BeReal, The Gen Z Shake and Authenticity for Businesses in 2024
Collin Schuck | Public Relations Manager

There’s a reason why BeReal became such a commodity in late 2022 and early 2023. The attractiveness of seeing other people in their everyday lives mixed with the urgency of a tight deadline to prove how genuine you truly are – or at least to show that you have time to get on your phone. Authenticity online is a badge of honor for younger generations, and as that yearning grows and that generation harnesses more buying power, companies and brands need to embrace the ability to be real and authentic as well.

“Authentic” is certainly an important mantra heading into 2024, so much so that Merriam-Webster named it the 2023 Word of the Year. We’ll save Oxford’s choice for another post.

This shouldn’t be a surprise as the pervasiveness of misinformation continues to rise and be used as a tool to paint false narratives, seek clout and misguide people toward decisions against their best interests. What doesn’t help those truly seeking to be more grounded publicly are tactics like the Gen Z shake and AI-generated influencers that give the illusion of authenticity while really painting a false reality.

I hear you asking: “Collin, aren’t you a PR person? Why should I care about your branding/creative thoughts?”

Content creation isn’t the only method to display authenticity – though having a background in content creation & social management on top of PR for about a decade helps. Brands can show authenticity through the media as well. And honestly, that helps your brand’s credibility on both their other organic channels and their reporting. There isn’t a golden roadmap, but some things to really consider in marketing and public plans based on my experience includes:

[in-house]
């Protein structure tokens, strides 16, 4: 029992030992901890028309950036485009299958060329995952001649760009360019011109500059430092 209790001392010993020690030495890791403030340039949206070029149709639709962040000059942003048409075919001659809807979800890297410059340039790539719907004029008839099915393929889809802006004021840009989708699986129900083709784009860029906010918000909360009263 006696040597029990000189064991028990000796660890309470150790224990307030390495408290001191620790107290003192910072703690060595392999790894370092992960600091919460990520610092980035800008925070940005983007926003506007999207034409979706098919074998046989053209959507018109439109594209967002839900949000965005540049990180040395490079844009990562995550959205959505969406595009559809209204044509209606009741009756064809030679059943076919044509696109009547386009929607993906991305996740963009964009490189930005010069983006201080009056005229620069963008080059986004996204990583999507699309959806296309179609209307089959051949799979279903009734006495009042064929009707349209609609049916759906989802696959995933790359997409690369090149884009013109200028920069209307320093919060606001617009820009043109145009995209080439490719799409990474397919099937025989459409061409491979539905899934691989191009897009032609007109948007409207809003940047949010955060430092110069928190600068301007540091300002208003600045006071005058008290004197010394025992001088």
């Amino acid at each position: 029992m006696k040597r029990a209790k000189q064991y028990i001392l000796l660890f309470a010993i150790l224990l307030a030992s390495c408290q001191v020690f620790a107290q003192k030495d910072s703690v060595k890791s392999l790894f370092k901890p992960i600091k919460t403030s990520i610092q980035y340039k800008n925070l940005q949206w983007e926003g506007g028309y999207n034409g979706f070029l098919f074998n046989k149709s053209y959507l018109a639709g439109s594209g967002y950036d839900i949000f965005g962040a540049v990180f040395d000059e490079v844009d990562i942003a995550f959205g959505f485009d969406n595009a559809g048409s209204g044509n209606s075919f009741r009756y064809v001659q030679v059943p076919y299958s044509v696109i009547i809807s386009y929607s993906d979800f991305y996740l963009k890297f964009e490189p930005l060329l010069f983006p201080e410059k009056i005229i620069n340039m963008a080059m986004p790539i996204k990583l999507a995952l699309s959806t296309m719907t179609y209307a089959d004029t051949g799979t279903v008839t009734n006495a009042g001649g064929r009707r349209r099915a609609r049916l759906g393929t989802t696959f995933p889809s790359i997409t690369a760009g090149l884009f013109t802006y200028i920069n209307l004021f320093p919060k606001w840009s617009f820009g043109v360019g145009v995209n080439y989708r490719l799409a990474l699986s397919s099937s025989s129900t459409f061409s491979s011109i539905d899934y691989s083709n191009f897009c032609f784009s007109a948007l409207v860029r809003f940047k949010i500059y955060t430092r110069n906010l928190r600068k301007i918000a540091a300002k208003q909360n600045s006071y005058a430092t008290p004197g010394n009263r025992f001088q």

1. Embody Your Values: People want less marketing fluff and more action. If you’re going to claim you support a cause or there is a value that the company holds dear, live it. Take action internally and externally, and stick to it.
  2. Talk Like A Real Person: Not everything needs to be a presentation…and I say that as a former sports broadcaster. Leave the overtly technical and marketing talk at the door. Communicate in real terms that are understandable, relatable and wouldn’t bore grandma at Thanksgiving dinner.
  3. Meet Them Where They Are: Bob Iger’s comments during the writer’s strike are a great example of how to sound out of touch. Nobody likes a know-it-all or someone talking down to them. Take the time to understand where your audience is, why they have their views and go to their level to communicate. 
  4. Pull Back The Curtain: The secret sauce recipe can stay behind closed doors (unless Jordan The Stallion has it in his book of recipes). But don’t be afraid to let others in and see how some of the magic happens, or the real data that goes into products, reports and decision-making.
  5. Stop Selling So Often: Just like not everything being a presentation, not everything has to be a pitch for a product or service. Be there to help, educate, entertain or just be you. They’ll come for the brand and stay for the service.

Being yourself is hard, I get it. Music and D&D are way easier outlets for authenticity for me than PR and sports. Imposter syndrome and fear of rejection are shared human experiences. Many industries thrive on copying others, but there’s honor and value in putting yourself out there and sticking to who you are as a brand. Your audience will respect that, and it’ll help in the long run as your brand scales and gains traction.

Now, to work on that post about “rizz”…

Collin Schuck
Collin Schuck is a Public Relations Manager at Elasticity, specializing in storytelling and developing relatable narratives. He spent nearly a decade in hockey as a broadcaster and media relations manager with experience in social media, content creation, and community events. He was named 2021-22 ECHL Media/PR Director of the Year prior to joining Elasticity and has been recognized in the past for his digital, PR and on-air work. Collin’s focus is on telling great brand stories and building long-term connections with both clients and media members. He owns a Journalism degree from Ithaca College and is Elasticity’s resident Marvel and D&D nerd - but is still very involved with sports.
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